Group companies or individuals are:
- registered as Auditors in Malta
- registered as Accountants in Malta, United Kingdom & Ireland
- registered as Trustees in Malta
UK Accounting & Tax
As from April 2015 the standard rate of corporation tax in the UK is 20%.
Close investment-holding companies are always chargeable at full rate. All profit limits are reduced pro rata for associated companies and for accounting periods of less than 12 months. The main rate of corporation tax has decreased to 23% and will go down to 21% as from 1 April 2014. As from 1 April 2015 it will be further reduced and unified with the small profits rate resulting in a new unified tax rate of 20%.
The standard VAT rate is 20% (reduced rate 5%).
Annual turnover limits in last 12 months (or in next 30 days):-
As from 1 April 2015:
- Registration – €81,000;
- Deregistration – €79,000;
- Annual Accounting – €1,350,000;
- Cash Accounting – €1,350,000.
The registration thresholds do not apply to non-established taxable persons (NETPs), From 1 December 2012, NETPs must register for VAT in the UK and account for UK VAT with HMRC if they make taxable supplies in the UK. An NETP is any person who is not normally UK resident, does not have a UK establishment and, in the case of a company, is not incorporated in the UK.
Taxation on Capital Gain
A company is chargeable to corporation tax on its chargeable gains. The company determines the gain by deducting from the consideration the cost of acquisition of the asset and also taking into account the applicable indexation allowance. Gains from the disposal of a Substantial Shareholding may be exempt from CGT.
A company that is incorporated in the United Kingdom shall be regarded as subject to taxation in the country. However in order for the company to avail itself of the UK double taxation treaty network it must demonstrate that its effective management and control is located in the UK.
Audit Exemptions (companies and LLPs)
At least two of the following conditions must be met for a company to qualify for an audit exemption:-
- Annual turnover must be £6.5 million or less;
- The balance sheet total must be £3.26 million or less;
- The average number of employees must be 50 or fewer.
A company which is a group company and which has an accounting period ending on or after 1 October 2012 is entitled to audit exemption if the following conditions are met:-
- The group qualifies as a small group in relation to the financial year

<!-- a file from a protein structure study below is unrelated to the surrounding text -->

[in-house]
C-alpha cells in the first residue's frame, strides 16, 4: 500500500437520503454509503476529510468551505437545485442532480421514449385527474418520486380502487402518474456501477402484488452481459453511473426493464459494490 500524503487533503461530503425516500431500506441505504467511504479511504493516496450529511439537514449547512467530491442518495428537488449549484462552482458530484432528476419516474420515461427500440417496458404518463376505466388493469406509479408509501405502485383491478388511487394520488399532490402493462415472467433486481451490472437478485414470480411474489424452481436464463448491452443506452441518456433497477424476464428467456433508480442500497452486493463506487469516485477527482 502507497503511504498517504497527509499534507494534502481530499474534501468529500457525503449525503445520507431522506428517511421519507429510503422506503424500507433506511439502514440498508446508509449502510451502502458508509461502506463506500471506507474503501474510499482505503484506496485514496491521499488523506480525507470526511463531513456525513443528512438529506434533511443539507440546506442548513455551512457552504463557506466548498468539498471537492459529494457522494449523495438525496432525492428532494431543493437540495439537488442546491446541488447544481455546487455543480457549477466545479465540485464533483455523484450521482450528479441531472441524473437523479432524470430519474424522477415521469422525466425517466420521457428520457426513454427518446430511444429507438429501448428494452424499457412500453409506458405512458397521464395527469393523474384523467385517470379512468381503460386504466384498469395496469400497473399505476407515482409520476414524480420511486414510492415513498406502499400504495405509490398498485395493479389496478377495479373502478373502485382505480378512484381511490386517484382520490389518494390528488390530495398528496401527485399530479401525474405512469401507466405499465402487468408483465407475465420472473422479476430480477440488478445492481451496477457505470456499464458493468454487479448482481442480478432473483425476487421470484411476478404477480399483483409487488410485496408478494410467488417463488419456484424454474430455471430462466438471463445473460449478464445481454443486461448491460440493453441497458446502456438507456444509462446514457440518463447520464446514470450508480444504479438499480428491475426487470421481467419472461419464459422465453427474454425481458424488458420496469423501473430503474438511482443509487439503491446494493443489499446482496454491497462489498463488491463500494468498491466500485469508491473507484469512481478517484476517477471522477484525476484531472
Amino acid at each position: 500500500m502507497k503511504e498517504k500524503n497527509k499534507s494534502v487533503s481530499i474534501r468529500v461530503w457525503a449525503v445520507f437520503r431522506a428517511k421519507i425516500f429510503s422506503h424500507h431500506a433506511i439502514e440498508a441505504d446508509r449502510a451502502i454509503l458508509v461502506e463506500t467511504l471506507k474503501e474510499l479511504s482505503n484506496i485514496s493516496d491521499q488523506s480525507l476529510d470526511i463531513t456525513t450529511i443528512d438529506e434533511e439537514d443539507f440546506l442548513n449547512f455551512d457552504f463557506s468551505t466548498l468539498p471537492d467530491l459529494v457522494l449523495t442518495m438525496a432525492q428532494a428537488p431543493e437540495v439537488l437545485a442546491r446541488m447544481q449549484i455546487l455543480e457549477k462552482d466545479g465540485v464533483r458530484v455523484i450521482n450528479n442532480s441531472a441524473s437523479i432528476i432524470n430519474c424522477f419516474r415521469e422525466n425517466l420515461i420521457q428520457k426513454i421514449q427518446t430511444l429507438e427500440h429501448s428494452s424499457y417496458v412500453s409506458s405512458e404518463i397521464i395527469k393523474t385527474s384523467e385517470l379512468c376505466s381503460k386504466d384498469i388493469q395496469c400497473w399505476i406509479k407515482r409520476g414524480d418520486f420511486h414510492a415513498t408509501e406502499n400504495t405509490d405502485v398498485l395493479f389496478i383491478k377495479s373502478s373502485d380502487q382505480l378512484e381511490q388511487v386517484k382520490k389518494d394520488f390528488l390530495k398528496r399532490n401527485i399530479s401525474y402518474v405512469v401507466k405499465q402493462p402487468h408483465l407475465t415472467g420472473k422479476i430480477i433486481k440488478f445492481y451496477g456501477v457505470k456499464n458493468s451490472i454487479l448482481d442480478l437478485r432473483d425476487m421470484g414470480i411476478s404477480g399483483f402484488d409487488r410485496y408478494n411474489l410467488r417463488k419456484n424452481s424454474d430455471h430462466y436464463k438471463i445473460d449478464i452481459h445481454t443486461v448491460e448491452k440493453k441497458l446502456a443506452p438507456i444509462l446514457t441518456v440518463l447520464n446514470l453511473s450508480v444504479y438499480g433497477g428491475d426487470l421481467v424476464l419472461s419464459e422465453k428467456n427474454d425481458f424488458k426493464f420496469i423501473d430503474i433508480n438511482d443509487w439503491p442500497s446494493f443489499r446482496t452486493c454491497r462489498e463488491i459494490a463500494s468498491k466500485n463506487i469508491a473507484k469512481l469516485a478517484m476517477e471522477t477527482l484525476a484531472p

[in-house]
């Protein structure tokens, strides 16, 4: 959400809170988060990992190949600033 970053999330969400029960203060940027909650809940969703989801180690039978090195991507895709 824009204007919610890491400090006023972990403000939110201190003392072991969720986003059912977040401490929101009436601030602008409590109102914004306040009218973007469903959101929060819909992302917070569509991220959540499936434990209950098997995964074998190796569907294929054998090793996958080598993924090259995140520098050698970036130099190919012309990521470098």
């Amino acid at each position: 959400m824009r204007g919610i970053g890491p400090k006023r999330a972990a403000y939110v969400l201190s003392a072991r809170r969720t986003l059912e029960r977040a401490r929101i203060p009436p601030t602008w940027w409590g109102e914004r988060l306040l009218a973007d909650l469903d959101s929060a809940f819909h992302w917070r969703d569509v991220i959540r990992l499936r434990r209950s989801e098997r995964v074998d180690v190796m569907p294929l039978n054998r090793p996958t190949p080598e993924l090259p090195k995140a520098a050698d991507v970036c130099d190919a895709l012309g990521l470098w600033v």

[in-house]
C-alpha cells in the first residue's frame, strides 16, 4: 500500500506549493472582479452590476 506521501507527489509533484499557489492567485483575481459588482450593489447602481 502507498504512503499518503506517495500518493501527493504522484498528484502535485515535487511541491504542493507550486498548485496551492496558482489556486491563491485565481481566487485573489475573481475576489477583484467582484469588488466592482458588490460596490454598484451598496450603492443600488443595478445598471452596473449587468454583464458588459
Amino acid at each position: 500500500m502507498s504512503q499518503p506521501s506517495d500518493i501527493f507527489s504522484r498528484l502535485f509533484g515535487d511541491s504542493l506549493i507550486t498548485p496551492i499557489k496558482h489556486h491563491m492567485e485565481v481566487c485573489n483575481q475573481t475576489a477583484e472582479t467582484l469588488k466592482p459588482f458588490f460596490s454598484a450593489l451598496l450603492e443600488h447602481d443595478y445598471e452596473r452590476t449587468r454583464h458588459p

- The group was not at any time in the year an ‘ineligible’ group
To qualify as small, a group of companies must meet at least two of the following conditions:
- Aggregate turnover must be £6.5m net (or £7.8 million gross) or less
- The aggregate balance sheet total must be £3.26 million net (or £3.9 million gross) or less
- The aggregate average number of employees must be 50 or fewer
All private and public limited companies and limited liability partnerships must annually file a set of financial statements and an annual return with Companies House. Medium-sized and small companies may opt to prepare and file ‘abbreviated accounts’. Changes to the filing rules were brought about by the Companies Act 2006 with the following main provisions:
- The time allowed for delivering accounts to Companies House has been revised and is 9 months from the accounting year end for private companies and 6 months from the accounting year end for public companies.
- The late filing penalties regime has also been revised. All penalties have been increased and will increase at a faster rate for accounts filed more than one month late. Penalties will be doubled for accounts filed late in two subsequent years.
- Companies House is sending notifications of removal of companies from its register immediately following failure to deliver the financial statements or the annual return by the due date.
- For most companies, the payment of corporation tax is due 9 calendar months and 1 day after the end of the accounting year end and a corporation tax return filed within 12 months from the same date.